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An exit of a subway station currently in operation in a sparsely populated area in Chongqing   © Reuters

How new rules jeopardize China's subway projects

Cities with previously approved plans face prospect of half-finished networks

LONDON -- In an effort to rein in spending and tackle China's mounting debt, Beijing recently introduced stricter regulations for urban transportation projects. The new rules, however, threaten to leave certain cities with previously approved plans in a tight spot, an analysis finds.

On July 13, the State Council announced the introduction of tighter approval criteria for its policy on subway and light rail system construction, which was established in 2003.

Of 43 cities with approved plans, 14 fell short of the new requirements concerning population size, gross domestic product, general budgetary revenue and government gearing -- a measure of debt to total fiscal revenue.

An incomplete transportation network is worse than none, said Ada Li, vice president and senior analyst for Project & Infrastructure Finance at Moody's, who conducted the analysis.

"We will see examples of cities where we have metros, but not really useful metros," she said. "Cities without a metro future now find themselves in a parlous state."

The Moody's report suggests suspending work on existing projects will result in fiscal waste and weaken the long-term business fundamentals of transportation companies. 

"If they keep building, and that is what they likely will do, the harder it will be for them to meet financial specifications in the future," Li said. "There is a spiral, a chicken and egg question."

Baotou in Inner Mongolia is the only city among the 43 where construction has been suspended altogether. Work was halted last November due to cost concerns. In Hohhot, in the same province, a suspension was imposed before construction had begun.

In general, first- and some second-tier cities meet the new demands, while the majority that fail tend to be second- and third-tier cities.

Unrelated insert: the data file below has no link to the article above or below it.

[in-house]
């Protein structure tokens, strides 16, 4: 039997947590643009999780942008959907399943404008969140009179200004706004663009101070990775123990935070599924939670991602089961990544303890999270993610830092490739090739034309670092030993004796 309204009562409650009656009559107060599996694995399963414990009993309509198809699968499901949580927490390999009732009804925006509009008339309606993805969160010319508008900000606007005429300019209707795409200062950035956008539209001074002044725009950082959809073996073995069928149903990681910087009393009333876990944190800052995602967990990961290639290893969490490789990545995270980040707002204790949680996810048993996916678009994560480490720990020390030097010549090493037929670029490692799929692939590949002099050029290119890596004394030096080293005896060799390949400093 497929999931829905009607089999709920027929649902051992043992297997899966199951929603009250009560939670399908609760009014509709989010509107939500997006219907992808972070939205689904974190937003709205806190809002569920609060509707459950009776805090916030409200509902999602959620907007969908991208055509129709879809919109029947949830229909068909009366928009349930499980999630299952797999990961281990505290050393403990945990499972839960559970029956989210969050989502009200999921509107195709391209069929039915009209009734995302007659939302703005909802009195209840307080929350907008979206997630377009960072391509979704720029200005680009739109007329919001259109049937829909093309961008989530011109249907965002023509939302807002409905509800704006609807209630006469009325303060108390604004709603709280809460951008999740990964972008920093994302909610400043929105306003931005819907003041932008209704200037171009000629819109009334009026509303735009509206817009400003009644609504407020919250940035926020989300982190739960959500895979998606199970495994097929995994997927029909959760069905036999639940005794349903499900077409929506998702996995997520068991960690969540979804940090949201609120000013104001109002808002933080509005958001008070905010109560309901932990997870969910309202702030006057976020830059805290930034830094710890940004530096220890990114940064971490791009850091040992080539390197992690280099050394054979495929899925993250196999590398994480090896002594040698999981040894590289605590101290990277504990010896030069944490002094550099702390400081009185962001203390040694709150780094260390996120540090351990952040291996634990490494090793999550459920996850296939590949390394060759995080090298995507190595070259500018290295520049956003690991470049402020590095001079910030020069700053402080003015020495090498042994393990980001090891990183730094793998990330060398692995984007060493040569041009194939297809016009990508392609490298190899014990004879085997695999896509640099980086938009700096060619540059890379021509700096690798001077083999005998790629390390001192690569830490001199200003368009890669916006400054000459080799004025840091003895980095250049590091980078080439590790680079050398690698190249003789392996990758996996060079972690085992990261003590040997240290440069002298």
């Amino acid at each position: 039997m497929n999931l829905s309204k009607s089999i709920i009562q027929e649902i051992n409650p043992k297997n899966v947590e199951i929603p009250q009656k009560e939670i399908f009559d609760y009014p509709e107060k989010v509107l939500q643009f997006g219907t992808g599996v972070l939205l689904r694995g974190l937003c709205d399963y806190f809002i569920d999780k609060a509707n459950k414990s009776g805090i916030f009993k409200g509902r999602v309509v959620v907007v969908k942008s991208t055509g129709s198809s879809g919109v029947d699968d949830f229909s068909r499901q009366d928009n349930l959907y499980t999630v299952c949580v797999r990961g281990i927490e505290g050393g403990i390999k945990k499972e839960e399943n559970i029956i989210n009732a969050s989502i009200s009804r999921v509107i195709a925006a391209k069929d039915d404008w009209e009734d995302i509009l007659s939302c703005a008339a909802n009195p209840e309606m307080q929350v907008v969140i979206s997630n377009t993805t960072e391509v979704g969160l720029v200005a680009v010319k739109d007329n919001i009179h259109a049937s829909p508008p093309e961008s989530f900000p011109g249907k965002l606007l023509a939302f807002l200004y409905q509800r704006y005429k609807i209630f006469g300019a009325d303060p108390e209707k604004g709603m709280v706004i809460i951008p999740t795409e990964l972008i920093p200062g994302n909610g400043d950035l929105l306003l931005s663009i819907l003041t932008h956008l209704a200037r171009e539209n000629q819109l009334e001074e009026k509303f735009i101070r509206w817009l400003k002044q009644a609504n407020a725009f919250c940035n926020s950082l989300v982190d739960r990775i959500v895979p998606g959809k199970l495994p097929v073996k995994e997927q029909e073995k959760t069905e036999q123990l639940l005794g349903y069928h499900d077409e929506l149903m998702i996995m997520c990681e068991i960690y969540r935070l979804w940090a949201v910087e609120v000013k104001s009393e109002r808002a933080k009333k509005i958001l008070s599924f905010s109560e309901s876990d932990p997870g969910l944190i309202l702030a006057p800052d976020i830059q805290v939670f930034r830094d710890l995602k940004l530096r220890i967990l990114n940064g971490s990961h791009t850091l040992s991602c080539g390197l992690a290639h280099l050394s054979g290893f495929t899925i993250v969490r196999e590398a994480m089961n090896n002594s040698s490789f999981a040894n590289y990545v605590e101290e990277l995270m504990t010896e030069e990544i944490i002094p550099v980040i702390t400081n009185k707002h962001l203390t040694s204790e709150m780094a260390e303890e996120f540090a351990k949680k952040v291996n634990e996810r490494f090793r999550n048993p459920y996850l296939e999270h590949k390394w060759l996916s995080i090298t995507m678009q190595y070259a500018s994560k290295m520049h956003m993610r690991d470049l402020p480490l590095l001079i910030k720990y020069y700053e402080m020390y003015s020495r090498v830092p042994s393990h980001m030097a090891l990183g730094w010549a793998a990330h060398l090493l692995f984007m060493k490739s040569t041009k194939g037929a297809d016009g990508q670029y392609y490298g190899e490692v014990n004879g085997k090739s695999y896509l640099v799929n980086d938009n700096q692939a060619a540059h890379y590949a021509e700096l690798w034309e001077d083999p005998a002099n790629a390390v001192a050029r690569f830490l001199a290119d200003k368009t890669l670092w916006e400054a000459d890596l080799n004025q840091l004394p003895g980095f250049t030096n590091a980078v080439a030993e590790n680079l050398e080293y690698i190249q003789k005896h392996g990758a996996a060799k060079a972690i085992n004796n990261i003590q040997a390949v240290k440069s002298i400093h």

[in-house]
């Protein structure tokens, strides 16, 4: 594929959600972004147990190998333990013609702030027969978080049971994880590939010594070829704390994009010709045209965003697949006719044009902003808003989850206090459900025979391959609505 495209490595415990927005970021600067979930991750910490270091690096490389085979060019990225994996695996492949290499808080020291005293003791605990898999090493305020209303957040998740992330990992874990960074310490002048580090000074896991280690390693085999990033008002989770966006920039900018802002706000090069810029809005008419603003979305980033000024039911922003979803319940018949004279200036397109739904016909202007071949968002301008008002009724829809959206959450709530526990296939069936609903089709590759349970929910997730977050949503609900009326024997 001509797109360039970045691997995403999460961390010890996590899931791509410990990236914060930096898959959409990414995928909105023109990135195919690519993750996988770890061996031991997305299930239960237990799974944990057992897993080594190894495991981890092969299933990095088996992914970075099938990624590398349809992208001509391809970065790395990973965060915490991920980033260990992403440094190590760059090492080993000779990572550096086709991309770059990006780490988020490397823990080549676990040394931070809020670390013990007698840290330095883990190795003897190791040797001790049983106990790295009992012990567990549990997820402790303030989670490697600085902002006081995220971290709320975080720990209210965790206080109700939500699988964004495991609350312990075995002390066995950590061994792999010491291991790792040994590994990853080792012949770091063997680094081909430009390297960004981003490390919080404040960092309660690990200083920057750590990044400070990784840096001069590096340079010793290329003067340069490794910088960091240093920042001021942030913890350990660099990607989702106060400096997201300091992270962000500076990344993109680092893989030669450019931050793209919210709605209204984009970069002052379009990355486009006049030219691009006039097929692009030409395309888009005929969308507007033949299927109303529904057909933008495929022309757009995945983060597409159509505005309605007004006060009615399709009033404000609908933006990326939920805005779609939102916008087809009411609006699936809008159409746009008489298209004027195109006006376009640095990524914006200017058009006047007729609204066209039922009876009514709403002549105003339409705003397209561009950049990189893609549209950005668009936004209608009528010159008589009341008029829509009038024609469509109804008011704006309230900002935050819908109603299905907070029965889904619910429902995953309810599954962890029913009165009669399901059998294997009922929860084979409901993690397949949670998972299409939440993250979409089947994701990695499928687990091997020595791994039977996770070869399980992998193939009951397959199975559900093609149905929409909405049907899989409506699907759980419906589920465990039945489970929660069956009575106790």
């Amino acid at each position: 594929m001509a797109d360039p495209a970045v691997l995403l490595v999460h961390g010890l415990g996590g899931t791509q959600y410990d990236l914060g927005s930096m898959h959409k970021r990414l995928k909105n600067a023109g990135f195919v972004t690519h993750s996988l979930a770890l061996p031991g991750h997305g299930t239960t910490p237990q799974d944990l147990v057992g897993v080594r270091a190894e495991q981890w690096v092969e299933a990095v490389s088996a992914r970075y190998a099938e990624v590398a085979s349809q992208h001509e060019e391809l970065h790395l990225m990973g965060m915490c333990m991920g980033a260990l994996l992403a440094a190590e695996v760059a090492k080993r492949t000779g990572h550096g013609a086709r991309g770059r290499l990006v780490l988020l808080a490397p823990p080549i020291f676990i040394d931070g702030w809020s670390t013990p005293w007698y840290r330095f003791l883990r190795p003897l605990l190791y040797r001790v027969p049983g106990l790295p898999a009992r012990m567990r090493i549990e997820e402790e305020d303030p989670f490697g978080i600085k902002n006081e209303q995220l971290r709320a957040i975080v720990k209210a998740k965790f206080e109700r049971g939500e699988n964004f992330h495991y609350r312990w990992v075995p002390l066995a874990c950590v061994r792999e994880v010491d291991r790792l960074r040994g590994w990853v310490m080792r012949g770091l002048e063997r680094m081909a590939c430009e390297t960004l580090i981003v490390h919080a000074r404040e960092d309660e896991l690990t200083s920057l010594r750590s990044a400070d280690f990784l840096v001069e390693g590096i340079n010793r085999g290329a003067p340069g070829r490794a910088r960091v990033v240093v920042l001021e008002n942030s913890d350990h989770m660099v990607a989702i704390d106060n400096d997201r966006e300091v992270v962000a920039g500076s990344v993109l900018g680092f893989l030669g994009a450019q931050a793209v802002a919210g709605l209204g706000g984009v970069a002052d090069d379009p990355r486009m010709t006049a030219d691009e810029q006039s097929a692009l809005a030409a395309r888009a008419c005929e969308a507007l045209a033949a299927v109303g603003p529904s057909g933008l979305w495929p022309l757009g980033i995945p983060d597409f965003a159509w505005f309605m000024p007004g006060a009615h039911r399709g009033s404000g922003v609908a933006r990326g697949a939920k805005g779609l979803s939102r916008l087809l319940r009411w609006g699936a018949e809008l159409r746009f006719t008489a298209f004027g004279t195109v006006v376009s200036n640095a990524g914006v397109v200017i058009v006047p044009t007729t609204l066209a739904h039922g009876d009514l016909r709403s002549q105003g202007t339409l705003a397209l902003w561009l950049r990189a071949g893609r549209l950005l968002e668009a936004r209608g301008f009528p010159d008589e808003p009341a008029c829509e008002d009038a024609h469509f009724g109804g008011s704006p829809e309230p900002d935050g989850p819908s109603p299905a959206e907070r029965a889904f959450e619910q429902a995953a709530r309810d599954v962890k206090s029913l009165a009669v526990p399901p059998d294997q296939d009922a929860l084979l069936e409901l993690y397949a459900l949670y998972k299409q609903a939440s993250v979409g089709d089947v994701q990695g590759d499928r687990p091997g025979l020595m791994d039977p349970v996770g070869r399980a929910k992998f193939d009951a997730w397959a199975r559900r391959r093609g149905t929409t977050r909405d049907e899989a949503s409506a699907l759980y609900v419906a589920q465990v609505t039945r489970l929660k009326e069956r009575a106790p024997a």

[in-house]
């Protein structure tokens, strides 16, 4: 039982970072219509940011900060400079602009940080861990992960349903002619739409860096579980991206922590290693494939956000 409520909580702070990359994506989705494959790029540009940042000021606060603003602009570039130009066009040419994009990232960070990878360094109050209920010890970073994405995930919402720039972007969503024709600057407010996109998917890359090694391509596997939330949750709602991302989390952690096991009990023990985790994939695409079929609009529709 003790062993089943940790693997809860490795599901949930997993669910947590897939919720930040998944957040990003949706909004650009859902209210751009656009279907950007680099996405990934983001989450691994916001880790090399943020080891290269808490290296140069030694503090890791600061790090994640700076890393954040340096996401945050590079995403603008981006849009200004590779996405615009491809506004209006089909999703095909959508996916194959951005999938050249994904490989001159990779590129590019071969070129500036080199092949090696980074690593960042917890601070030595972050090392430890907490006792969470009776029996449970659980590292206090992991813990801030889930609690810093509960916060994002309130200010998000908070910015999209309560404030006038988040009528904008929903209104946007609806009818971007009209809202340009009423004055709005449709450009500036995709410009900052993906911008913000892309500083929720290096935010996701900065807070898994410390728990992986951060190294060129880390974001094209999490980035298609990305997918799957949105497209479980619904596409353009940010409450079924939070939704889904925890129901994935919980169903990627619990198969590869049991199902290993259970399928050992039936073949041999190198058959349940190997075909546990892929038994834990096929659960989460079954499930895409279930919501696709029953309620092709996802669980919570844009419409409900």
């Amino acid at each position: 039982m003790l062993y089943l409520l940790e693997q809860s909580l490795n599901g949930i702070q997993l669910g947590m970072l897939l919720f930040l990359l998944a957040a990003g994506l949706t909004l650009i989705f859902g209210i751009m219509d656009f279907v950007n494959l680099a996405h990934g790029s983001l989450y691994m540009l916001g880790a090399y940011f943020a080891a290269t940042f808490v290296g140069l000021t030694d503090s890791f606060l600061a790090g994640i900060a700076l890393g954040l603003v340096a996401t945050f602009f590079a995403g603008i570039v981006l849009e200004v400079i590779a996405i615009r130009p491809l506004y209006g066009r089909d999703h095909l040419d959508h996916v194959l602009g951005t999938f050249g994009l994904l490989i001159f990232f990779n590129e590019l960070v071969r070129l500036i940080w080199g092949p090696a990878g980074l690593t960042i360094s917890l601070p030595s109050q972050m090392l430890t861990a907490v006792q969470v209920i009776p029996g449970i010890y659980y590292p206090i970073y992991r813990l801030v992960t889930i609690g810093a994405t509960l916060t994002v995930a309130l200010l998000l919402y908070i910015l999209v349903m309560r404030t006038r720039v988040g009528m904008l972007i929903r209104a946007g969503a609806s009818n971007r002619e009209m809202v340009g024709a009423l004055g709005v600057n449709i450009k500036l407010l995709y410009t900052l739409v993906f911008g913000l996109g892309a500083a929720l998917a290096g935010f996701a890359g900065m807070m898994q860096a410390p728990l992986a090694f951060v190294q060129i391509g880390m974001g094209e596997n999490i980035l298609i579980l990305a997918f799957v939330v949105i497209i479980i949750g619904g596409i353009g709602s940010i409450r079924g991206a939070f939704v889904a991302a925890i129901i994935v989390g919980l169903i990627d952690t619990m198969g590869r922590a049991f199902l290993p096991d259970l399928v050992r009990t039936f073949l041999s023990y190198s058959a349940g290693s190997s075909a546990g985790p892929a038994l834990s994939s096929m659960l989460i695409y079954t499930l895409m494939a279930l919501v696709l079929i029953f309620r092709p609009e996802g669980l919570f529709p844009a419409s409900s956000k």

Nine of the 14 cities that failed to meet the requirements did so for the government gearing criterion. Of those nine, seven already had networks that were at least partially operational and now face uncertainty regarding future expansions.

The findings also reveal an uneven geographical spread. The cities that fall short on financial grounds also tend to be in inland areas and have problematic debt to fiscal revenue ratios. Five of the nine are located in the north and northeast, areas hit hardest by the decline of heavy industries.

Harbin, Heilongjiang Province, is at the acute end of the scale. With an urban population of more than 5 million and a regional GDP of 635 billion yuan in 2017, it satisfies certain criteria. Cities need to be home to at least 3 million people and have an economic output of 300 billion yuan.

Part of Harbin's subway network went into operation in 2013, and it was partially extended last year. However, it fails the new requirements due to government gearing with most of the work yet to be completed.

Moody's predicts that the introduction of the new limits is unlikely to lead to large-scale cancellations and writing down of incomplete networks. A number of cities could look to alternatives, Li said. "Drilling underground is something very expensive. There are cheaper options, such as light-rail, trams, busses, instead of building extremely costly metros."

And the new regulations could lose sway now that the Chinese government wants to cushion the impact of the escalating trade war with the U.S.

Beijing is expected to pledge an additional $10 billion for railway projects, including a number of subway networks.

On Aug. 10, the authorities in Changchun announced that the National Development and Reform Commission had approved a 78.7 billion yuan urban rail project for the city. 

Datawatch is a series jointly produced by the Nikkei Asian Review and FT Confidential Research.

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